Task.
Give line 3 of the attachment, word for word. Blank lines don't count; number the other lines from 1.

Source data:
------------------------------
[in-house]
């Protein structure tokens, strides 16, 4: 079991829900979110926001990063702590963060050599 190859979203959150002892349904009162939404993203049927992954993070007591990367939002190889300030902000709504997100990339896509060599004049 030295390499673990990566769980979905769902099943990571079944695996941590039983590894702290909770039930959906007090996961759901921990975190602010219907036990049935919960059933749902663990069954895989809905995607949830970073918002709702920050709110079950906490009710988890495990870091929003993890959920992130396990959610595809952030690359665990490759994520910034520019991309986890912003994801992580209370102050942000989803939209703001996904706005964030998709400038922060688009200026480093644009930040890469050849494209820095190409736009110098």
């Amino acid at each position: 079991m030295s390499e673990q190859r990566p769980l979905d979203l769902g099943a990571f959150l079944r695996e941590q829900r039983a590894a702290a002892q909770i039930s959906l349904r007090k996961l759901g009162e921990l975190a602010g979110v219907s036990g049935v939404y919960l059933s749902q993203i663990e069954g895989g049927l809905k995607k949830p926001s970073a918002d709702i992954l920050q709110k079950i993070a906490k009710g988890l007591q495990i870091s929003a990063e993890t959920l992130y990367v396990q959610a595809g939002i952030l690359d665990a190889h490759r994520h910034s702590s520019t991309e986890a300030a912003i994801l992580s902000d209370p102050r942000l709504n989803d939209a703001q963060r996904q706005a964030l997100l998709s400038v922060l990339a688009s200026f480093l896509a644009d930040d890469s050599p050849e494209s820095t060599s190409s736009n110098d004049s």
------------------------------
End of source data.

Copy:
């Amino acid at each position: 079991m030295s390499e673990q190859r990566p769980l979905d979203l769902g099943a990571f959150l079944r695996e941590q829900r039983a590894a702290a002892q909770i039930s959906l349904r007090k996961l759901g009162e921990l975190a602010g979110v219907s036990g049935v939404y919960l059933s749902q993203i663990e069954g895989g049927l809905k995607k949830p926001s970073a918002d709702i992954l920050q709110k079950i993070a906490k009710g988890l007591q495990i870091s929003a990063e993890t959920l992130y990367v396990q959610a595809g939002i952030l690359d665990a190889h490759r994520h910034s702590s520019t991309e986890a300030a912003i994801l992580s902000d209370p102050r942000l709504n989803d939209a703001q963060r996904q706005a964030l997100l998709s400038v922060l990339a688009s200026f480093l896509a644009d930040d890469s050599p050849e494209s820095t060599s190409s736009n110098d004049s």